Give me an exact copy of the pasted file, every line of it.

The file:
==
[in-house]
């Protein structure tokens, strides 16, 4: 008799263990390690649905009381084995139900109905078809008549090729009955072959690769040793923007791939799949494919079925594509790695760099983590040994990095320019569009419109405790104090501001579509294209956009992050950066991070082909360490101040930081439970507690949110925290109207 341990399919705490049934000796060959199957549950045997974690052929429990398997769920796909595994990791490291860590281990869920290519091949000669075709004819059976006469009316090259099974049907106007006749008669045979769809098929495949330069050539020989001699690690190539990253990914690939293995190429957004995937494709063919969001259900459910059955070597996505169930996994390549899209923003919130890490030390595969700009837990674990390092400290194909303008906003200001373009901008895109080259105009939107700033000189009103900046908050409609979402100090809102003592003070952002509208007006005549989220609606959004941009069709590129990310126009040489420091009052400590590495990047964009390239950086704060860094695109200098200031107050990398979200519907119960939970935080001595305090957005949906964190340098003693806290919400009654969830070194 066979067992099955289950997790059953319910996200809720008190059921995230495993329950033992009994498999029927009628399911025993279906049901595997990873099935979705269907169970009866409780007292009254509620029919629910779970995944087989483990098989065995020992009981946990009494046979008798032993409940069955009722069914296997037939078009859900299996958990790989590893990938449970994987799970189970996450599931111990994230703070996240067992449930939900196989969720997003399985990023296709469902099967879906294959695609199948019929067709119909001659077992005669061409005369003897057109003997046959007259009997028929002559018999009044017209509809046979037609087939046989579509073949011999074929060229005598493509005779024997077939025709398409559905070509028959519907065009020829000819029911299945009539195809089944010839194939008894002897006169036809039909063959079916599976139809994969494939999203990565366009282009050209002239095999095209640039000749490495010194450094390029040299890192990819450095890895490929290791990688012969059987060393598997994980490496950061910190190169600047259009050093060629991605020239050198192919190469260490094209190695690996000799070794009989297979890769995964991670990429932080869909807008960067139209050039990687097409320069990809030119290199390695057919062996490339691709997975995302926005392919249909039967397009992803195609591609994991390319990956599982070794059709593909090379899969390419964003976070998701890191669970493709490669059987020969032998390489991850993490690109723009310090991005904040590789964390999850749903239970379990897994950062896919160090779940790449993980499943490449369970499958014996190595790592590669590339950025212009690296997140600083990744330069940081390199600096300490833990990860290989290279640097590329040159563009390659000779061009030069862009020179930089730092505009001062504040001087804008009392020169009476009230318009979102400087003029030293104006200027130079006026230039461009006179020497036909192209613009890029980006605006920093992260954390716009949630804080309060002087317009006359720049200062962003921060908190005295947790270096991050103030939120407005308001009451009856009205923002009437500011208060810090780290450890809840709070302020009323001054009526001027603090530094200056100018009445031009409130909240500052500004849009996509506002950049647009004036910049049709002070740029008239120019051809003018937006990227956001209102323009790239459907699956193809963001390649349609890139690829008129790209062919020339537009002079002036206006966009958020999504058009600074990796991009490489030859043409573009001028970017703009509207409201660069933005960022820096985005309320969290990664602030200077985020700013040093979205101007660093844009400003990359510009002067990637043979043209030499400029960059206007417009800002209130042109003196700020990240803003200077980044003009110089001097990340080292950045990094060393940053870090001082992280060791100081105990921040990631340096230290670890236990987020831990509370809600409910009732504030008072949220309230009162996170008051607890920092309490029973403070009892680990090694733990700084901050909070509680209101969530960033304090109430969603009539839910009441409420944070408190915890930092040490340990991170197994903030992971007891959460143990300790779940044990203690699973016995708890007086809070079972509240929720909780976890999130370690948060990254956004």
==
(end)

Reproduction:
[in-house]
């Protein structure tokens, strides 16, 4: 008799263990390690649905009381084995139900109905078809008549090729009955072959690769040793923007791939799949494919079925594509790695760099983590040994990095320019569009419109405790104090501001579509294209956009992050950066991070082909360490101040930081439970507690949110925290109207 341990399919705490049934000796060959199957549950045997974690052929429990398997769920796909595994990791490291860590281990869920290519091949000669075709004819059976006469009316090259099974049907106007006749008669045979769809098929495949330069050539020989001699690690190539990253990914690939293995190429957004995937494709063919969001259900459910059955070597996505169930996994390549899209923003919130890490030390595969700009837990674990390092400290194909303008906003200001373009901008895109080259105009939107700033000189009103900046908050409609979402100090809102003592003070952002509208007006005549989220609606959004941009069709590129990310126009040489420091009052400590590495990047964009390239950086704060860094695109200098200031107050990398979200519907119960939970935080001595305090957005949906964190340098003693806290919400009654969830070194 066979067992099955289950997790059953319910996200809720008190059921995230495993329950033992009994498999029927009628399911025993279906049901595997990873099935979705269907169970009866409780007292009254509620029919629910779970995944087989483990098989065995020992009981946990009494046979008798032993409940069955009722069914296997037939078009859900299996958990790989590893990938449970994987799970189970996450599931111990994230703070996240067992449930939900196989969720997003399985990023296709469902099967879906294959695609199948019929067709119909001659077992005669061409005369003897057109003997046959007259009997028929002559018999009044017209509809046979037609087939046989579509073949011999074929060229005598493509005779024997077939025709398409559905070509028959519907065009020829000819029911299945009539195809089944010839194939008894002897006169036809039909063959079916599976139809994969494939999203990565366009282009050209002239095999095209640039000749490495010194450094390029040299890192990819450095890895490929290791990688012969059987060393598997994980490496950061910190190169600047259009050093060629991605020239050198192919190469260490094209190695690996000799070794009989297979890769995964991670990429932080869909807008960067139209050039990687097409320069990809030119290199390695057919062996490339691709997975995302926005392919249909039967397009992803195609591609994991390319990956599982070794059709593909090379899969390419964003976070998701890191669970493709490669059987020969032998390489991850993490690109723009310090991005904040590789964390999850749903239970379990897994950062896919160090779940790449993980499943490449369970499958014996190595790592590669590339950025212009690296997140600083990744330069940081390199600096300490833990990860290989290279640097590329040159563009390659000779061009030069862009020179930089730092505009001062504040001087804008009392020169009476009230318009979102400087003029030293104006200027130079006026230039461009006179020497036909192209613009890029980006605006920093992260954390716009949630804080309060002087317009006359720049200062962003921060908190005295947790270096991050103030939120407005308001009451009856009205923002009437500011208060810090780290450890809840709070302020009323001054009526001027603090530094200056100018009445031009409130909240500052500004849009996509506002950049647009004036910049049709002070740029008239120019051809003018937006990227956001209102323009790239459907699956193809963001390649349609890139690829008129790209062919020339537009002079002036206006966009958020999504058009600074990796991009490489030859043409573009001028970017703009509207409201660069933005960022820096985005309320969290990664602030200077985020700013040093979205101007660093844009400003990359510009002067990637043979043209030499400029960059206007417009800002209130042109003196700020990240803003200077980044003009110089001097990340080292950045990094060393940053870090001082992280060791100081105990921040990631340096230290670890236990987020831990509370809600409910009732504030008072949220309230009162996170008051607890920092309490029973403070009892680990090694733990700084901050909070509680209101969530960033304090109430969603009539839910009441409420944070408190915890930092040490340990991170197994903030992971007891959460143990300790779940044990203690699973016995708890007086809070079972509240929720909780976890999130370690948060990254956004």